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Wall Kid

Novice climber
San Francisco, CA
Oct 9, 2002 - 07:24pm
 
On the second pitch use runners like all hell. i found the rope drag horrendusly bad. After you get out of the big flake chimney and you start the little crack before the ledge the bottom of that crack is the best stopper placement I have ever seen you could hang a bus off of it!!!!!!!!!!!!!!!!!!!!!!!!!!!!!!!!!!!!!!!
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VirginiaErik

Intermediate climber
San Francisco, CA
Oct 1, 2002 - 05:51pm
 
My wife and I intoduced ourselves to Yosemite Valley climbing on this route. The first and last pitches were my favorite. At the belay just before the last pitch I saw an older gentleman casually dressed with a ball cap free soloing the route. He arrived at our belay just as my wife joined me there. I immediately recognized him as none other than Royal Robbins. Maybe for Valley regulars he is a common sighting, but for someone who grew up in New Mexico and now lives in Virginia it was a treat indeed. (I bought a copy of "Basic Rockcraft" back in 1974 just to date myself). While he caught his breath he mentioned that the left variation (5.7) which is a dihedral that leads to a roof is more asthetic finish as compared to the more commonly climbed (5.6) righthand finish.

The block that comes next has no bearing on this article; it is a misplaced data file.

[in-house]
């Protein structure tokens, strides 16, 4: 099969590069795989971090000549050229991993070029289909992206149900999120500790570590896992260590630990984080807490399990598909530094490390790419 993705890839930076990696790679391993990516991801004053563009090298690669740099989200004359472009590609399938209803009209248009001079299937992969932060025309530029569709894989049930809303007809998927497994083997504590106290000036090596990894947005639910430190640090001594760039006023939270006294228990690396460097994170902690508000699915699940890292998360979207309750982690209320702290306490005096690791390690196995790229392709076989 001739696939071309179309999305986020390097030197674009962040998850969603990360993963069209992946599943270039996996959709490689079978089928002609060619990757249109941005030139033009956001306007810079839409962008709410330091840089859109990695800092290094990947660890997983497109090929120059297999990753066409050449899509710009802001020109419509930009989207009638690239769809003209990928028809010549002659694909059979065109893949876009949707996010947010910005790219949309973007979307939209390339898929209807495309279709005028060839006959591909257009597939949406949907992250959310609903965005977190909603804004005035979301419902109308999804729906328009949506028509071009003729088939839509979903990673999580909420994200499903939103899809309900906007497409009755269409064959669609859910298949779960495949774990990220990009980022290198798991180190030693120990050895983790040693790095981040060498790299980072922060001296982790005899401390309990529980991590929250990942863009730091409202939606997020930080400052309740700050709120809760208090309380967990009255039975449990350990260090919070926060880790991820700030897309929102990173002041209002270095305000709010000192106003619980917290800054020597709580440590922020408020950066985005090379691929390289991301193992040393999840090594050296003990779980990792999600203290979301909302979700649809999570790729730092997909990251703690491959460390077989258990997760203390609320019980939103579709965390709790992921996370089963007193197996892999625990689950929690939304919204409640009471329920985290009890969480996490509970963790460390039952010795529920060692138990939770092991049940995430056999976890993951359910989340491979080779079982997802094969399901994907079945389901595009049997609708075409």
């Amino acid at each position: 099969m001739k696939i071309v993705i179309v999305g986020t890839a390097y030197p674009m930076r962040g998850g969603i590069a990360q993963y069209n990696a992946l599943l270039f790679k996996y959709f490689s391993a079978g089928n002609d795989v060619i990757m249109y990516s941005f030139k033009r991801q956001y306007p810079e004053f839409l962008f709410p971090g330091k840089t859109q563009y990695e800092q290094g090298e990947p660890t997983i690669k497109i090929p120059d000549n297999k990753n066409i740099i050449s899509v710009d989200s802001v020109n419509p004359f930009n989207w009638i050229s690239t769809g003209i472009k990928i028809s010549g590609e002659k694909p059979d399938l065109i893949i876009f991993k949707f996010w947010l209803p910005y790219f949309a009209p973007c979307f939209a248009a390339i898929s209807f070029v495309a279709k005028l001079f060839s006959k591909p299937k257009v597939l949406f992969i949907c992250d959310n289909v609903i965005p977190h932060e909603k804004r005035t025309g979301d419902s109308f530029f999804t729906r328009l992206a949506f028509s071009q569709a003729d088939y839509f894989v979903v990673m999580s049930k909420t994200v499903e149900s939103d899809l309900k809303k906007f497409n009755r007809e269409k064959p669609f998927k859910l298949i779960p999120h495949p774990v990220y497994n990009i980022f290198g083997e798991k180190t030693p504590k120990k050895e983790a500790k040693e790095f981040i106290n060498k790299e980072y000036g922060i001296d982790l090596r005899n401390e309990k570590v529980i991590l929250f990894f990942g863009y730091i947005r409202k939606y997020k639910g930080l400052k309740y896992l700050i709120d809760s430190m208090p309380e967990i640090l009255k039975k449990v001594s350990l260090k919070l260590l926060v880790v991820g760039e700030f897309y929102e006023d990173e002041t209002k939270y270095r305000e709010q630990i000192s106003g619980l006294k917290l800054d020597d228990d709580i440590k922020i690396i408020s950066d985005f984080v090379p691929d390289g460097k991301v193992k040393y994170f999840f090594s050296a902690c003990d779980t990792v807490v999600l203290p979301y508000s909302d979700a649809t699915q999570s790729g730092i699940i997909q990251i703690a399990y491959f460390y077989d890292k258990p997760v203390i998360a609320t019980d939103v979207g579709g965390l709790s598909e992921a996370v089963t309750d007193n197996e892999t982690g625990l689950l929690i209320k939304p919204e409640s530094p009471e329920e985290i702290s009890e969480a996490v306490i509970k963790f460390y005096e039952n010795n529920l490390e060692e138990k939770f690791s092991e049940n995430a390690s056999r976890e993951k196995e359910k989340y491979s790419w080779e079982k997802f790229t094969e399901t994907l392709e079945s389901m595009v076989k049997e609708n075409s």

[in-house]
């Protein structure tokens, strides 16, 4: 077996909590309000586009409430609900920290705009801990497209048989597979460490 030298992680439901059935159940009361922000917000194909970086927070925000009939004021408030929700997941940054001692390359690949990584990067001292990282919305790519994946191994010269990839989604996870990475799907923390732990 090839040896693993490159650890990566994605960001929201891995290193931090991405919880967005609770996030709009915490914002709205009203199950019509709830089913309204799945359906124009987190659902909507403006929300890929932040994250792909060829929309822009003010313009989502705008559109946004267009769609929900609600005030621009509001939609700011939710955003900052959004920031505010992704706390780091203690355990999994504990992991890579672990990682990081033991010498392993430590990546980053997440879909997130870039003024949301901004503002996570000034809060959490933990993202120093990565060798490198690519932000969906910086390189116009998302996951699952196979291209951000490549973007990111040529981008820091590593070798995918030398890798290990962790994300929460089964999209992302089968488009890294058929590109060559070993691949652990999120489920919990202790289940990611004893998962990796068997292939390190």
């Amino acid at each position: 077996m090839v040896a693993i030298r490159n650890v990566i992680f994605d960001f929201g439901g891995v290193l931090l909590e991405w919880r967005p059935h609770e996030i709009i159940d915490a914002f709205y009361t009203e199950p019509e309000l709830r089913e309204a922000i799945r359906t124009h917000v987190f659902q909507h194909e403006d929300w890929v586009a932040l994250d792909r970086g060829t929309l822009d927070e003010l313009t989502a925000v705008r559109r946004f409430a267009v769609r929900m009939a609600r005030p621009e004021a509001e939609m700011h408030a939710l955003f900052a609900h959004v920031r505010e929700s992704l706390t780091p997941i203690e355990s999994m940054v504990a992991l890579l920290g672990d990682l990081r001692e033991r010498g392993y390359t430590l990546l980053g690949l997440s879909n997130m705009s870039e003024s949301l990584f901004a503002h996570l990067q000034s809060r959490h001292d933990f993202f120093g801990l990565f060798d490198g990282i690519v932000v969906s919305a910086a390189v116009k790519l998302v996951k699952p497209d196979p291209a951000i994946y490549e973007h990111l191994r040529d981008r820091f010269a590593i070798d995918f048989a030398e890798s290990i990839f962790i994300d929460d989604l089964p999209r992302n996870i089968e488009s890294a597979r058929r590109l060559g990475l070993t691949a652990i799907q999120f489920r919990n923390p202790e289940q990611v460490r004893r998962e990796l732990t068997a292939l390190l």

Of course we climbed his recommended finish!! Thanks RR!!
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steel

Intermediate climber
San Francisco, CA
May 2, 2002 - 11:10pm
 
As 4/25/02, the tree on the first pitch is gone. Dirt, grease and absence of tree make it feel like 5.7. I did it with my father several 4 years ago and it felt like 5.5! Pitches 2-5 seemed too easy if you're 5.10 or better. A good alternate ending-- go left at last pitch up 30' of thin flake that goes about 5.7 and tight pro. After that, try a mantel up short, overhanging 1" crack(5.7) that is to left of mentioned flake. Easy, exposed scrambling to summit makes for a more exciting final pitch. Ryan from Pacifica-- call Steel, it was a pleasure leading you up your first multi-pitch!